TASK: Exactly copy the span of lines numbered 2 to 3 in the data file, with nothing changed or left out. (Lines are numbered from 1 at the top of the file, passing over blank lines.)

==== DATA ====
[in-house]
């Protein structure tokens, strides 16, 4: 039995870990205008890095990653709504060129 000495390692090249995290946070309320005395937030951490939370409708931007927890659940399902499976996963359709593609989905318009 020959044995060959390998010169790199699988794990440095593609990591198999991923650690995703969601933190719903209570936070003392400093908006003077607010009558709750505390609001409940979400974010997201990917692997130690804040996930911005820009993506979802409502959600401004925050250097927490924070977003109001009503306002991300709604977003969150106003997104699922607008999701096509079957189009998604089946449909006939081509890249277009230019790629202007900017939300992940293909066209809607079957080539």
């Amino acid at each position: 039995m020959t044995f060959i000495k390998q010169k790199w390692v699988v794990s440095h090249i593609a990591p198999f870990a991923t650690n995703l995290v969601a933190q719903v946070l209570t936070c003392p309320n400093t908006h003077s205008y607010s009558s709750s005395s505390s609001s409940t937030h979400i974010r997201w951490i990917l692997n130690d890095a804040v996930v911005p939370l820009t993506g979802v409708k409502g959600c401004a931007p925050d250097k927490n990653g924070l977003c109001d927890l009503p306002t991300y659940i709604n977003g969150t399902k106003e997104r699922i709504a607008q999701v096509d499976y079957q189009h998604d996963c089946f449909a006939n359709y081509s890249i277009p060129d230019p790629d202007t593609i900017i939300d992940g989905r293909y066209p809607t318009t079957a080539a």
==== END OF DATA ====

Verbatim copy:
């Protein structure tokens, strides 16, 4: 039995870990205008890095990653709504060129 000495390692090249995290946070309320005395937030951490939370409708931007927890659940399902499976996963359709593609989905318009 020959044995060959390998010169790199699988794990440095593609990591198999991923650690995703969601933190719903209570936070003392400093908006003077607010009558709750505390609001409940979400974010997201990917692997130690804040996930911005820009993506979802409502959600401004925050250097927490924070977003109001009503306002991300709604977003969150106003997104699922607008999701096509079957189009998604089946449909006939081509890249277009230019790629202007900017939300992940293909066209809607079957080539």
């Amino acid at each position: 039995m020959t044995f060959i000495k390998q010169k790199w390692v699988v794990s440095h090249i593609a990591p198999f870990a991923t650690n995703l995290v969601a933190q719903v946070l209570t936070c003392p309320n400093t908006h003077s205008y607010s009558s709750s005395s505390s609001s409940t937030h979400i974010r997201w951490i990917l692997n130690d890095a804040v996930v911005p939370l820009t993506g979802v409708k409502g959600c401004a931007p925050d250097k927490n990653g924070l977003c109001d927890l009503p306002t991300y659940i709604n977003g969150t399902k106003e997104r699922i709504a607008q999701v096509d499976y079957q189009h998604d996963c089946f449909a006939n359709y081509s890249i277009p060129d230019p790629d202007t593609i900017i939300d992940g989905r293909y066209p809607t318009t079957a080539a």